Topeka Hundreds of children in the state's foster care system could return home sooner if their parents had quicker access to necessary mental health evaluations, a panel of juvenile court judges said Thursday.
"I have plenty of willing, cooperative parents being told they'll have to wait 60 to 90 days before they can see someone to get a basic evaluation," said Sedgwick County Judge Jim Burgess.
Until the evaluations are complete, Burgess said, the courts cannot begin the processes for returning children to their parents.
Burgess' comments were part of a daylong roundtable discussion sponsored by a legislative committee on children's issues. About 20 judges, prosecutors and guardian ad litem attorneys took part in the discussion.
Burgess was not alone in his assessment.
"Where I am, it takes 30 days to schedule an evaluation and another 60 to 90 days to get it done," said Judge Thomas Saxton, whose district includes Wilson and Allen counties in southeast Kansas.
Currently, 75 percent of the 4,200 children in the state's foster care system are there for at least a year. Twenty-five percent return home within six months.
The delays, Burgess said, are driven by money rather than a scarcity of services.
"If (a parent) has insurance or if they can come up with $800 or $1,000, it's not a problem," he said. "But those are not the folks we're dealing with."
These parents, Burgess said, turn to nonprofit agencies that base their fees on each customer's ability to pay.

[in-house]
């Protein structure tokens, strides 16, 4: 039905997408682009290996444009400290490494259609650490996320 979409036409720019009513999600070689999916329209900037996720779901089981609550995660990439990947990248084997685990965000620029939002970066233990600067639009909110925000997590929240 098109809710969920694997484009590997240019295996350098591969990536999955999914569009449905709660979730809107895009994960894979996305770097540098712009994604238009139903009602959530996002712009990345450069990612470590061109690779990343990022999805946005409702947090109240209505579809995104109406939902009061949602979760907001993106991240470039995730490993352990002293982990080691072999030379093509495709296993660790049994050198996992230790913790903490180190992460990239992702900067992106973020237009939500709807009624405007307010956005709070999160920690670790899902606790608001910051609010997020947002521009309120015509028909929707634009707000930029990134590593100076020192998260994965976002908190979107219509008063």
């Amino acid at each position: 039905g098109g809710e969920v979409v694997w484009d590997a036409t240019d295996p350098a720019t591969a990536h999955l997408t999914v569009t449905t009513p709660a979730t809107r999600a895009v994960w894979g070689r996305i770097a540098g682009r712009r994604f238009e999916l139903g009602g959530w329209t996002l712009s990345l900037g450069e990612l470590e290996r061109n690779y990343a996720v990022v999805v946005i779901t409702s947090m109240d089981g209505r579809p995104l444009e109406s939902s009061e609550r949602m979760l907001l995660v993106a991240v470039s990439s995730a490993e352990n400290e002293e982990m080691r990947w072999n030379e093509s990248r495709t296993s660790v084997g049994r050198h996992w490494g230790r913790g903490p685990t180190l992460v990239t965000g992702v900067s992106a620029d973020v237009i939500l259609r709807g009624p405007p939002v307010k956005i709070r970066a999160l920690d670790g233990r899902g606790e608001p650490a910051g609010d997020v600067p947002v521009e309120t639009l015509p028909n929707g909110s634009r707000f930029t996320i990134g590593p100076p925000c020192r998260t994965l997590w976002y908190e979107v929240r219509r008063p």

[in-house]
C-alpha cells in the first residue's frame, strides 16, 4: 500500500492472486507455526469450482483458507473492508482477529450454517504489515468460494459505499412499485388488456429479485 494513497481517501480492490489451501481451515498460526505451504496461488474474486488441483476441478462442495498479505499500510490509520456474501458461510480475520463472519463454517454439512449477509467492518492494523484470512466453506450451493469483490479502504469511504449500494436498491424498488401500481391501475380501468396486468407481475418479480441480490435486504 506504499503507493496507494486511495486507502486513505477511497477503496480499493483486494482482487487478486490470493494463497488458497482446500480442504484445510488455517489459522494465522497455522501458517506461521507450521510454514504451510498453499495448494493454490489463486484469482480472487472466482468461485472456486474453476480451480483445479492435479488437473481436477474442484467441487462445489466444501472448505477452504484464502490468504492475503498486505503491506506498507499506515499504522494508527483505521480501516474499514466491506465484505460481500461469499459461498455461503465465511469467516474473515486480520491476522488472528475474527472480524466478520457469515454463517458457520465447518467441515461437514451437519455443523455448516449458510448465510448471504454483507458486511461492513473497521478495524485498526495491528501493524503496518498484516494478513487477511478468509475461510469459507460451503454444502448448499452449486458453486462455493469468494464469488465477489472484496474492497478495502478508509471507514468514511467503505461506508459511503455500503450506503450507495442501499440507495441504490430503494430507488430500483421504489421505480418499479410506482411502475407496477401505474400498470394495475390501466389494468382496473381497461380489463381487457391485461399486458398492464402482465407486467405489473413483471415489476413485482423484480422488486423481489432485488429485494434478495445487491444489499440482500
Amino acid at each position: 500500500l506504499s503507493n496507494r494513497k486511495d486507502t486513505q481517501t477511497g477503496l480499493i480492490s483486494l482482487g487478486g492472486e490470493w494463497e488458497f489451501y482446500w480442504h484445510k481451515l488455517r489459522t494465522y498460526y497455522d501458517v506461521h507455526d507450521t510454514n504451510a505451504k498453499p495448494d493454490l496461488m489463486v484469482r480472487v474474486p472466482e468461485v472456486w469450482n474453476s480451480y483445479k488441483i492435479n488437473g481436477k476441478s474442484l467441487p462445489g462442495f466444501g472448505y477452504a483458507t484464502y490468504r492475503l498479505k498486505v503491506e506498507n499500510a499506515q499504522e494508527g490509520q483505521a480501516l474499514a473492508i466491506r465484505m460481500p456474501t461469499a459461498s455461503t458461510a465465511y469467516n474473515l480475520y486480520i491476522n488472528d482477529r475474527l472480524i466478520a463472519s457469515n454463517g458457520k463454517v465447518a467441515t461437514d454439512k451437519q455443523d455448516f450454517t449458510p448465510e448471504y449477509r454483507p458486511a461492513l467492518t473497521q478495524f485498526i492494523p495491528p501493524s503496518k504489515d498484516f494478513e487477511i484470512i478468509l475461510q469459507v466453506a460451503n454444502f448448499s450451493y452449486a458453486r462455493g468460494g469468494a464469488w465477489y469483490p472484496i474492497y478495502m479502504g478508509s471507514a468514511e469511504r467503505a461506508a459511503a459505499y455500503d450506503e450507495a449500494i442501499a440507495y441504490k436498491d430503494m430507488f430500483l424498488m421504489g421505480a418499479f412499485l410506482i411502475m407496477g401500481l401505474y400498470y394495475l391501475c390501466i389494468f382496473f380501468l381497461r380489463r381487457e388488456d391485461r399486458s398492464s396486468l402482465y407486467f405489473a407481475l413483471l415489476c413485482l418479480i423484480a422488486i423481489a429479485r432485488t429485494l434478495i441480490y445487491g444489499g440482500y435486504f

"That's what causes the bottleneck," he said. "We're funneling too many people to the same agencies for the same services. They do a good job, but they can't keep up."
In Kansas, services for children in foster care are covered by the state. Services for their parents are not.
"At some point, we need to realize that kids don't get better until their parents get better," Burgess said.
Long waits are not a problem in Douglas County, Judge Jean Shepherd said.
"I have to say that Kaw Valley and SRS are on top of this," she said. "It's not been a problem here for a long time."
Rep. Brenda Landwehr, R-Wichita, who has long argued that community mental health centers don't do enough for children in foster care and their parents, was concerned about Burgess' critique.
"What I heard today tells me this is indeed an issue. What's supposed to be happening isn't happening," said Landwehr, the committee's vice chairwoman.
Mike Hammond, executive director at the Association of Community Mental Health Centers of Kansas, said he would poll his members for a better understanding of the issue.
"If there are delays on our end, we need to find out what they're caused by and respond to those causes," Hammond said. "Maybe we need to have a roundtable with the judges?"